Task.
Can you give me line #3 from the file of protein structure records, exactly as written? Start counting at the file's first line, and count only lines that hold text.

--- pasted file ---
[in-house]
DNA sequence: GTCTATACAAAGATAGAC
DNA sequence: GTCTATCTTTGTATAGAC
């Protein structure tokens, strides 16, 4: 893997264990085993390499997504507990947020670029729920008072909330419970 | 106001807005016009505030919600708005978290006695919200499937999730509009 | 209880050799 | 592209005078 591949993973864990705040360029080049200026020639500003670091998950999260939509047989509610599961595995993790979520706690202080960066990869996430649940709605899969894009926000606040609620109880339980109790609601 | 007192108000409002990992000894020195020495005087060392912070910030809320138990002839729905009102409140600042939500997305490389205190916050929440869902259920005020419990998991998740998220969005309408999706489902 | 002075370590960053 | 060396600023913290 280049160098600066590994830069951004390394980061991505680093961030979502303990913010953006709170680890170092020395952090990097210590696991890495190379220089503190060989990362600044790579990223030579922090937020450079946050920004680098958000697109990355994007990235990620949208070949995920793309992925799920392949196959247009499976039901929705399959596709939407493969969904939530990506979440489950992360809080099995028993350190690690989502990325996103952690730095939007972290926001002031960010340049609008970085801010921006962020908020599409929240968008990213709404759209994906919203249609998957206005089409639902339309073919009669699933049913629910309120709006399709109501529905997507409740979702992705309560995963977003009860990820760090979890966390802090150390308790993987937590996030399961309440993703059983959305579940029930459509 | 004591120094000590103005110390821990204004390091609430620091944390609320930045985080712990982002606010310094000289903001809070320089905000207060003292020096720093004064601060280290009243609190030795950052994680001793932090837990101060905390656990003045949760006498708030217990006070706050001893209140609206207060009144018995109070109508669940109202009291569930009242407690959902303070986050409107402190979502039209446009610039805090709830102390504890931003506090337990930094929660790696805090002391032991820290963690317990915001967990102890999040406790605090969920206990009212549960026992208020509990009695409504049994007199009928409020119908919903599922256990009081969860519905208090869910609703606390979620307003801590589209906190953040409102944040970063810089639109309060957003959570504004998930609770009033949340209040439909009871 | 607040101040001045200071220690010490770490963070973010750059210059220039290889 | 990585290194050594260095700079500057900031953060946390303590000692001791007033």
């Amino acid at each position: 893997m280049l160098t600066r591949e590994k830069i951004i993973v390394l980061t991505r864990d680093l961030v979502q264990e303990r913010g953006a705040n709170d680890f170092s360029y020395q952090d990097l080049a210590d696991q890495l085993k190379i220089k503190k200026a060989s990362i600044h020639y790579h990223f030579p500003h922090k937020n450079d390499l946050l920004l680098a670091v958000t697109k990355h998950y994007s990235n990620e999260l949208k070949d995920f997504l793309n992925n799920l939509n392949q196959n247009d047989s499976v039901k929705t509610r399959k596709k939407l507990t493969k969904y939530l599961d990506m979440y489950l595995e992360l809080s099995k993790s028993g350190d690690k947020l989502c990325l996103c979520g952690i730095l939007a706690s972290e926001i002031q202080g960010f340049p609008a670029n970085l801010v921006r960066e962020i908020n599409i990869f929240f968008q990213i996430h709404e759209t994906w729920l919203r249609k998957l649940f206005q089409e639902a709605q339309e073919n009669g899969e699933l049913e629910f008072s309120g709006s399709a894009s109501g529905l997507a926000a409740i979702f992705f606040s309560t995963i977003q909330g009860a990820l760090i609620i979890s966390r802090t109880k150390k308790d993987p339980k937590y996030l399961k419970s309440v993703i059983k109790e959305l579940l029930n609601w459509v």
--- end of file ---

DNA sequence: GTCTATCTTTGTATAGAC